I was expecting more from directors Anthony and Joe Russo. They established an impressive reputation by directing four Marvel flicks. Both Avengers: Infinity War and Avengers: Endgame are in the Top 5 highest grossing movies ever made…(coughing) unadjusted for inflation. However, their output is far less enjoyable when not being handed a lucky assignment. This rote production — like Cherry and Extraction (which they wrote and produced only) is yet another unremarkable, colorless offering. Points for truth in advertising, though. The Gray Man has been aptly named.

07-19-22

Thor: Love and Thunder

Posted in Action, Adventure, Comedy, Superhero with tags on July 11, 2022 by Mark Hobin

Rating: 3.5 out of 5.

Comic book movies shouldn’t take themselves too seriously. That’s the spirit behind Thor: Love and Thunder. Director Taika Waititi returns five years after Thor: Ragnarok to helm this sequel, the 4th entry in the Thor series. Though it might not reach the heights of his previous effort, it’s still a smashing good time.

It takes an absolute eternity to get to the principal story. It felt like an hour in, but I could be wrong. The proper narrative begins when Thor (Chris Hemsworth) is reunited with his brainy ex-girlfriend Jane Foster (Natalie Portman). This duo forms the emotional core of their ongoing romance. She has taken on super powers aided by Mjölnir, the hammer Thor once owned that she now commands. Meanwhile, Thor now wields an enchanted axe called Stormbreaker. An ongoing joke is that his — apparently cognizant — weapon is comically jealous that Thor continues to pine for his hammer. The duo takes on Gorr the God Butcher (Christian Bale) who is wreaking havoc across the multiverse and killing every deity he can while capturing the Asgardian children and imprisoning them.

Their adventures take them to Omnipotence City, where they appeal to Zeus for help. Russell Crowe is affecting a Greek accent while advancing the cause of body positivity. Zeus proves you don’t have to lift weights 24/7 to play a significant character in the Marvel Cinematic Universe. Truth be told, it looks as if he’s never even seen a gym. He’s a role model to Thor, but Zeus turns out to be a real jerk and exposes the muscular hero (quite literally, in fact) to the entire assemblage.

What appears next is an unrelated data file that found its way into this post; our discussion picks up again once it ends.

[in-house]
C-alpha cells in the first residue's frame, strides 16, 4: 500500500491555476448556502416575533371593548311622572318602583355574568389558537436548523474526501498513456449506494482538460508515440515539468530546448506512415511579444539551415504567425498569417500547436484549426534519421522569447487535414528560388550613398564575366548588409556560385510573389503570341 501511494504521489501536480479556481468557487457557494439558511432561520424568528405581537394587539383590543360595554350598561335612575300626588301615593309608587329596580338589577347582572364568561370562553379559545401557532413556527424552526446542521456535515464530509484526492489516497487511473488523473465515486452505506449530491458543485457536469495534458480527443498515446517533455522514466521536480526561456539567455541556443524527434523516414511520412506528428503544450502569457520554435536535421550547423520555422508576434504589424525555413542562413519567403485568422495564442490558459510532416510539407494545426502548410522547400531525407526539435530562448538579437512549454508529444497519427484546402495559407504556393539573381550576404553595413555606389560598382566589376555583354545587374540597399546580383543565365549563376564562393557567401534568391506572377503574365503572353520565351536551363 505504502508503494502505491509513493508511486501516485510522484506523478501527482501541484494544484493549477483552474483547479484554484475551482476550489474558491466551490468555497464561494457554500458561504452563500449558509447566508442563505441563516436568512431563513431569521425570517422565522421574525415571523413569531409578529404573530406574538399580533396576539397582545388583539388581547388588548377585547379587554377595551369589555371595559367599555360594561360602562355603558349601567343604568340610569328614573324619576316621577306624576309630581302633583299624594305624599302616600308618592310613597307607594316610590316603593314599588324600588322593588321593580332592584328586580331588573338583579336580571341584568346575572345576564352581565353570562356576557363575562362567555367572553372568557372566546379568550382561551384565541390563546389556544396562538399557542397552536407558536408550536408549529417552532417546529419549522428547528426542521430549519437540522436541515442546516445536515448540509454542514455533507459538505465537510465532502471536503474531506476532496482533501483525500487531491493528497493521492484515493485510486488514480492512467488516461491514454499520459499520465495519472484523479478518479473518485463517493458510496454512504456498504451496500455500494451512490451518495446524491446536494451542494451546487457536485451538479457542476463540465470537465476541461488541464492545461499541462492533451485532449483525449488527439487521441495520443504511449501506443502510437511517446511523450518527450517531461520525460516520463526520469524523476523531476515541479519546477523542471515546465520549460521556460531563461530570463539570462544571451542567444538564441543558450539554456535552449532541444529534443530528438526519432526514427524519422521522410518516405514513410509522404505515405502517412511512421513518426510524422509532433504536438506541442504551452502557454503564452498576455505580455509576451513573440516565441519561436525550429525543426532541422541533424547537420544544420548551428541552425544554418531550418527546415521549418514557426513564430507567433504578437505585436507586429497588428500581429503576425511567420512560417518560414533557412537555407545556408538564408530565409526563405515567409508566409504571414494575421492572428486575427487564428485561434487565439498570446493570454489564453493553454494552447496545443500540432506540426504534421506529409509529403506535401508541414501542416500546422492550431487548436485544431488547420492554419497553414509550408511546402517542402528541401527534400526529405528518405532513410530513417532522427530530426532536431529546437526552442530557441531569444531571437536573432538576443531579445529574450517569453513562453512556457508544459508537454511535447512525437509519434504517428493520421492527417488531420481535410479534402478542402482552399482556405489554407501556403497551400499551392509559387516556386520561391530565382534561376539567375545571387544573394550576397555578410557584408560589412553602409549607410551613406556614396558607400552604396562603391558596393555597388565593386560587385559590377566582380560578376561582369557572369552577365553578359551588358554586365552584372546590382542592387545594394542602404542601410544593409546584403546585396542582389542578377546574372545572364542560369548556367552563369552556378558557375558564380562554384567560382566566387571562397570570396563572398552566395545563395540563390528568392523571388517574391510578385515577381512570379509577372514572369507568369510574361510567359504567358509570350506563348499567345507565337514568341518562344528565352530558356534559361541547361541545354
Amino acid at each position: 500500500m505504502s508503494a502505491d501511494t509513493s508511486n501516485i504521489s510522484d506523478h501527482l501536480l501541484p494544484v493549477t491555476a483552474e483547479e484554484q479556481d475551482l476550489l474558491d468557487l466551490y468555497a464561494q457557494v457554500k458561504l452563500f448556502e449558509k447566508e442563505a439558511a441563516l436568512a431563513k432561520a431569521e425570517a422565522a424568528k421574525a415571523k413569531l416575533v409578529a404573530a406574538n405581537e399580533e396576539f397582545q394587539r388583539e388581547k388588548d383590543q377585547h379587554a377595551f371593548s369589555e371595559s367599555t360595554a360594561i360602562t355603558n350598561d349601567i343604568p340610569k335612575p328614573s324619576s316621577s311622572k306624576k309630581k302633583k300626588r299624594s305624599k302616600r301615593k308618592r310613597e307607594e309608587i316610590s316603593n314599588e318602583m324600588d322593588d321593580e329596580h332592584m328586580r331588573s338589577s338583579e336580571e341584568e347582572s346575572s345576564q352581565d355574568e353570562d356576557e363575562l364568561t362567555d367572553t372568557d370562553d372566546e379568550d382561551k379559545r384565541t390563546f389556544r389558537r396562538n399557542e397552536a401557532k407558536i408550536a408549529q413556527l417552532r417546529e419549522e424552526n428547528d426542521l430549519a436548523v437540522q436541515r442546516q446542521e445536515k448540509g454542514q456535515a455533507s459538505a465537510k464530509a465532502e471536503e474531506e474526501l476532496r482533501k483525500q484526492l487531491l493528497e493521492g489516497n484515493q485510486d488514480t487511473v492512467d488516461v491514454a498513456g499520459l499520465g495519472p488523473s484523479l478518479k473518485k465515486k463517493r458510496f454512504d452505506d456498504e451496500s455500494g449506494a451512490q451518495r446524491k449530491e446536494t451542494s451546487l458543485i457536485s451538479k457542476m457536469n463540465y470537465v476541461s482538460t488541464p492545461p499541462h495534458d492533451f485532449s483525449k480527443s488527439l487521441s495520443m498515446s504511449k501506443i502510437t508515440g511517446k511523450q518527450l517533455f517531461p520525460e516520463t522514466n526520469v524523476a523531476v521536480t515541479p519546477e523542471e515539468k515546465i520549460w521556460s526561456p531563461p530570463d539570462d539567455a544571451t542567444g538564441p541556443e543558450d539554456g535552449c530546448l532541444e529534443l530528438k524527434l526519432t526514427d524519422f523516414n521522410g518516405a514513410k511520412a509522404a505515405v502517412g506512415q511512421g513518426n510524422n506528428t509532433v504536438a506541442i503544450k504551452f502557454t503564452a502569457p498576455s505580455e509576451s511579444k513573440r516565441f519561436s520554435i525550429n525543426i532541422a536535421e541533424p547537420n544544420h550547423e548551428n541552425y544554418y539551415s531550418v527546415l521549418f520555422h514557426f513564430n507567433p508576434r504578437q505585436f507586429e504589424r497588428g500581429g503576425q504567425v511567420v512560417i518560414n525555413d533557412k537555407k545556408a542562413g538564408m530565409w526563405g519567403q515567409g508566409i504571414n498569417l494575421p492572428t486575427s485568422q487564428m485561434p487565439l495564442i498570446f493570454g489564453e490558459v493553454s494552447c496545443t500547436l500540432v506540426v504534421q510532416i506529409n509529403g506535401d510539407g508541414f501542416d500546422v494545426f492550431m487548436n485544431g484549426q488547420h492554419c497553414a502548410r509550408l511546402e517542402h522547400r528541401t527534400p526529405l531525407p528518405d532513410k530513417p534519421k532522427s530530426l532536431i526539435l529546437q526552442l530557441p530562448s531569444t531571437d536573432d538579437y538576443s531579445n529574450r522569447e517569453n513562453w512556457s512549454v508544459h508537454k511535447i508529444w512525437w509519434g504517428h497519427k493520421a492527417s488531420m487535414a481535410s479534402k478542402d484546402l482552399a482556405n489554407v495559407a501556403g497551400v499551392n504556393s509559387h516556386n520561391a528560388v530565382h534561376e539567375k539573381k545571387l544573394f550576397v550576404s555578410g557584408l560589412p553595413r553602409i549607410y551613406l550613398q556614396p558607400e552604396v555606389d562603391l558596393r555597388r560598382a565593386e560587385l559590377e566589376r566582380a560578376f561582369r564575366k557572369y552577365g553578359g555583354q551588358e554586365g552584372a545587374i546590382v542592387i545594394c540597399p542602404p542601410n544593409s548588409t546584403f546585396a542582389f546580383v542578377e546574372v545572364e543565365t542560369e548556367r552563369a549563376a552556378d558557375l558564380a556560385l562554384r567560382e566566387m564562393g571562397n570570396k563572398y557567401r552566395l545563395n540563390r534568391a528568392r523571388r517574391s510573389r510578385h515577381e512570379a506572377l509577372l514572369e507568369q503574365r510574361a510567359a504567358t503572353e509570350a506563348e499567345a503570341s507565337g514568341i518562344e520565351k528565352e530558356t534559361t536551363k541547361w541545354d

Thor is a meandering tale. Like everything in this blessedly interconnected universe, the latest Marvel chapter pays homage to earlier incarnations. Voiceover narration from the rock-like creature Korg (Taika Waititi) recounts the legend of the god of thunder. A screenplay co-written by the director and Jennifer Kaytin Robinson fills in the extensive background minutiae, dramatizing his experiences with the Guardians of the Galaxy. We are treated to an extended sequence in the first 20 minutes, highlighting a planet overrun by bird-like invaders. After Thor and his team defeat the attackers, the king of the land gifts Thor and the Guardians with two giant screaming goats. Their human shrieks are a running joke for the duration of the picture.

Oh, but there are many more trivialities to learn. Thor has appointed Valkyrie (Tessa Thompson) the leader of New Asgard. The place has become a tourist attraction, with plays featuring actors in amusing cameos that re-enact Thor’s exploits. The lengthy introduction is fitfully diverting, but you could eliminate the whole shebang. This critic favors clarity. A simple, straightforward narrative is preferred, but whatever. I realize some people demand this stuff, so it’s here for those who feast on the details.

Thor: Love and Thunder is a lighthearted account that promotes slapstick and humorous banter. A series of seemingly random developments and numerous characters wear on the viewer. Despite being a mere two hours, it feels longer because of the convoluted events and distended cast list. The sloppy chronicle fumbles in the 2nd half with several generic action setpieces that fail to deliver. And yet the atmosphere is so jovial it entertains. The production relies on a soundtrack that presents four — yes, count ’em four — songs by Guns N Roses: “Sweet Child O’ Mine,” “Welcome To The Jungle,” “Paradise City,” and “November Rain.” The account is a hodgepodge of lively ideas that ultimately fuse into something resembling a cohesive whole. Thor Love and Thunder doesn’t stay with you long after seeing it, but it manages to captivate in the moment. That’s something, I guess.

07-07-22

Lightyear

Posted in Action, Adventure, Animation, Family, Fantasy with tags on June 18, 2022 by Mark Hobin

Rating: 2 out of 5.